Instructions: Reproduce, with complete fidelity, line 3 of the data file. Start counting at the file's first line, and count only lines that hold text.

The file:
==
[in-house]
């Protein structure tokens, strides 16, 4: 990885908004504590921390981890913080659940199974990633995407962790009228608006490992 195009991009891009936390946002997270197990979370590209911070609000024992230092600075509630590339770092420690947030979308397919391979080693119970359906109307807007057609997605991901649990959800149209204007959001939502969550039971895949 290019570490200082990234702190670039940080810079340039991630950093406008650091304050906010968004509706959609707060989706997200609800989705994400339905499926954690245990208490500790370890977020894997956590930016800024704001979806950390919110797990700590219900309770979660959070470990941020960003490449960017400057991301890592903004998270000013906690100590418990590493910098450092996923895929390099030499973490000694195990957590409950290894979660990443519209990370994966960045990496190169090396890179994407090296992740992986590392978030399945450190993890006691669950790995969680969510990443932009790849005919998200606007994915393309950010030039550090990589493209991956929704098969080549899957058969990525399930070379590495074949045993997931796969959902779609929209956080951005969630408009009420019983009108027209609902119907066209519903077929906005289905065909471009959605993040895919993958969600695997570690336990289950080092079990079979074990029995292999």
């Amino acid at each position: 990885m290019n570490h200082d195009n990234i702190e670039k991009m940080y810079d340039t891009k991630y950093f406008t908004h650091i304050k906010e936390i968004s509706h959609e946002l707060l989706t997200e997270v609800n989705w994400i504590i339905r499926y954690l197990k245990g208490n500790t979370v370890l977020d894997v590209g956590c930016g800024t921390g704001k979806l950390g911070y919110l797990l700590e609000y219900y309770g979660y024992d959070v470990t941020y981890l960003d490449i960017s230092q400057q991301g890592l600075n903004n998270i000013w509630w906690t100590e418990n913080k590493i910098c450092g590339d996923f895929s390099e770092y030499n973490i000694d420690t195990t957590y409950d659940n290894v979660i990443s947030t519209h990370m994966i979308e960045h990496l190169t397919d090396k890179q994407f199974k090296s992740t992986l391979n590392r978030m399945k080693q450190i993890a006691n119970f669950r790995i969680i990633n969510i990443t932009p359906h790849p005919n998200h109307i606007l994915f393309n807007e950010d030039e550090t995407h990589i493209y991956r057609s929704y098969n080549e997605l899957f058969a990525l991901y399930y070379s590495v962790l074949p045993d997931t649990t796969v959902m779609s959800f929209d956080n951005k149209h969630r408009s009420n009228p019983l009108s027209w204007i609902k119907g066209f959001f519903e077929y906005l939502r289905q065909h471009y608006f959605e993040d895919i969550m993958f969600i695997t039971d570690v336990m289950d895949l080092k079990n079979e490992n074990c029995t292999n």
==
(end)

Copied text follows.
């Amino acid at each position: 990885m290019n570490h200082d195009n990234i702190e670039k991009m940080y810079d340039t891009k991630y950093f406008t908004h650091i304050k906010e936390i968004s509706h959609e946002l707060l989706t997200e997270v609800n989705w994400i504590i339905r499926y954690l197990k245990g208490n500790t979370v370890l977020d894997v590209g956590c930016g800024t921390g704001k979806l950390g911070y919110l797990l700590e609000y219900y309770g979660y024992d959070v470990t941020y981890l960003d490449i960017s230092q400057q991301g890592l600075n903004n998270i000013w509630w906690t100590e418990n913080k590493i910098c450092g590339d996923f895929s390099e770092y030499n973490i000694d420690t195990t957590y409950d659940n290894v979660i990443s947030t519209h990370m994966i979308e960045h990496l190169t397919d090396k890179q994407f199974k090296s992740t992986l391979n590392r978030m399945k080693q450190i993890a006691n119970f669950r790995i969680i990633n969510i990443t932009p359906h790849p005919n998200h109307i606007l994915f393309n807007e950010d030039e550090t995407h990589i493209y991956r057609s929704y098969n080549e997605l899957f058969a990525l991901y399930y070379s590495v962790l074949p045993d997931t649990t796969v959902m779609s959800f929209d956080n951005k149209h969630r408009s009420n009228p019983l009108s027209w204007i609902k119907g066209f959001f519903e077929y906005l939502r289905q065909h471009y608006f959605e993040d895919i969550m993958f969600i695997t039971d570690v336990m289950d895949l080092k079990n079979e490992n074990c029995t292999n």